Friday, March 20, 2009

Teaching Censorship

My principal got a second phone call about my censorship unit. Interesting teaching at a school with more involved parents than my previous school. The first call was: "Why are they talking about gay penguins in Language Arts?" This one was: "Why are Ms. Nelson's students reading about necrophilia in Language Arts?"

I explained the gay penguins to my principal's satisfaction. I'd read my students the picture book And Tango Makes Three, the most banned and challenged book of 2007, the true story of Roy and Silo, two gay penguins at the Central Park Zoo. I explained how it fit into the unit and my principal said, "Oh, okay, that makes sense. That's appropriate."

And I explained the necrophilia reference. I was trying to present a pro-censorship angle, so we read excerpts from the terrible Parents Against Bad Books in Schools website. This is the paragraph that prompted the phone call:

"In some of the books there are vividly described scenes of oral sex, brutal rapes, gang rapes, two men raping a woman at once, pedophilia, masturbation, extremely graphic violence, torture, linking of sexual excitement with violence, homosexuality, urinating on holy books, necrophilia, obscenities, vulgar language, and on and on and on. To us some of it is pornography weakly disguised as literature. Unbelievably foul stuff. With all the books available, why do teachers select these? The types of books we are concerned with are far beyond Harry Potter type stuff."

I explained to my principal that the article was representing an extreme pro-censorship point of view, and that we were using it to discuss the strategies and arguments people presented for why censorship is good. He cringed reading it--it's a terrible paragraph--but he backed me up. He did say, "Just don't let them get you off topic," and told a story about a teacher he'd had, an ex-Marine, who'd just go on and on about the War if they got him started. I told him we just read that paragraph and if a student asked me to define any of the words I would, then we moved on.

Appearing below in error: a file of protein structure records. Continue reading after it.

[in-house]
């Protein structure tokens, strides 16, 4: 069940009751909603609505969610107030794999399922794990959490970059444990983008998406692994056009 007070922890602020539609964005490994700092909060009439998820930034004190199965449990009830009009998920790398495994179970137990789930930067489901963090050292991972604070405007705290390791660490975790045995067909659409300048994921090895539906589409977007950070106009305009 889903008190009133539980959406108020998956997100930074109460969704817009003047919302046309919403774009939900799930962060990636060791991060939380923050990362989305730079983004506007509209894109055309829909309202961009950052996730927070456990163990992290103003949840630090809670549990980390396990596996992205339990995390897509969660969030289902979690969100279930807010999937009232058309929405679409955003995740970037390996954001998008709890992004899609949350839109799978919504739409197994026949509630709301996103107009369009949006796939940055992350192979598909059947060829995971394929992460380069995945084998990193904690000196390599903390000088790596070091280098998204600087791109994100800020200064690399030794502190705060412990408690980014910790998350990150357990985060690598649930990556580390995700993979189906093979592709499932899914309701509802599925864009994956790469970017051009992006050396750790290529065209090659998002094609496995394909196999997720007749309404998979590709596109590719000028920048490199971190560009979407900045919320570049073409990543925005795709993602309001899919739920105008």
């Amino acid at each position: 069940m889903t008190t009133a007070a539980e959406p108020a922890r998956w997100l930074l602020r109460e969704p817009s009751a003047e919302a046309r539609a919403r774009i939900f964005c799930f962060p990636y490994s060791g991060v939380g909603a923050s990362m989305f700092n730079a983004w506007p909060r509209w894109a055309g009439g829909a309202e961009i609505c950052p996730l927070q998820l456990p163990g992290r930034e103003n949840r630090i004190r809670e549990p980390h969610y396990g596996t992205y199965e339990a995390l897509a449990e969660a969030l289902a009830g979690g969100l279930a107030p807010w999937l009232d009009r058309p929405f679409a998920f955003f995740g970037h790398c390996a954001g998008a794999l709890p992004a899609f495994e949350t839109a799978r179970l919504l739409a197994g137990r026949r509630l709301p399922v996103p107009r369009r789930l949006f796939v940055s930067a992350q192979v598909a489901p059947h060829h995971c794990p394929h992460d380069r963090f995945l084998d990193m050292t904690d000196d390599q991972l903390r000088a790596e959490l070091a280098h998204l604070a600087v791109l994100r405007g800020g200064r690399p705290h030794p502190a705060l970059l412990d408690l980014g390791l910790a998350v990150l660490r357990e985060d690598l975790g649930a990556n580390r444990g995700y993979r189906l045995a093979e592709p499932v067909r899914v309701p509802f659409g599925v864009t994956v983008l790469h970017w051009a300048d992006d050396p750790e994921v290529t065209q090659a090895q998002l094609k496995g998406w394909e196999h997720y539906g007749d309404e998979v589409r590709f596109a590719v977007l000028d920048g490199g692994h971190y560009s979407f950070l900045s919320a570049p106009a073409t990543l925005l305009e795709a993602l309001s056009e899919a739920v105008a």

The same parent apparently also asked why we were discussing Censorship in Language Arts, and how it fit into the Language Arts curriculum. My principal gave her a great explanation (Language Arts is reading, writing, and critical thinking, and students can read, write, and think about any number of topics). He told me he also told the parent how popular this unit has been with the kids--which is so much of why I love teaching it. (I had another parent come to me and say "What book did you give Connell? All he did yesterday was read! No TV, no video games!" [It was Deadline, by Chris Crutcher.] This is why I have the job I have.) Before my principal left my classroom, he did say, "Just don't be reading sexually explicit stories. We have some very conservative families." and I had a moment of worry, thinking back over the syllabus--but in fact, we haven't. I gave a library copy of Forever to one of my girls, and it's making the rounds, and many Chris Crutcher books with sex in them are also being read outside of class (yay!), but in class we've read:

And Tango Makes Three, by Peter Parnell and Justin Richardson
The first chapter of The Higher Power of Lucky, by Susan Patron
"The Pin," by Chris Crutcher
Judy Blume's excellent introduction to her anthology Places I Never Meant to Be
"July Saturday," by Jacqueline Woodson (story from Blume's anthology)
"You Come Too, A-ron," by Harry Mazer (also from the anthology)
The Stupids Die, by Harry Allard

We've also read editorials, reviews, interviews, and other articles about these writers and others, and looked at a lot of the material from the ALA website, including the most challenged books and authors lists and the "Banned Books Week Basics" information.

Our censorship debates were awesome. And now, spring break. After spring break, most of my eighth graders will be reading Nothing But the Truth by Avi, and a few will be reading Fahrenheit 451, by Ray Bradbury. It's going to be a lot of work and so much fun.

5 comments:

Andrew Culture said...

There's a HUGE difference between referencing necrophilia and describing it surely? At least the principal saw sense!
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elka said...

I LOVE GAY PENGUINS!!!!!!!!!

Andrew Culture said...

Surely not as much as other gay penguins?
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seedstitching said...

oh elissa...
we have several copies of and tango makes three in my school's library. it sucks when the parents just don't trust us, as teachers...
i'm so glad your principal gets it though!

seedstitching said...

oh, by the way...
"seedstitching" is me, tiffany jewell!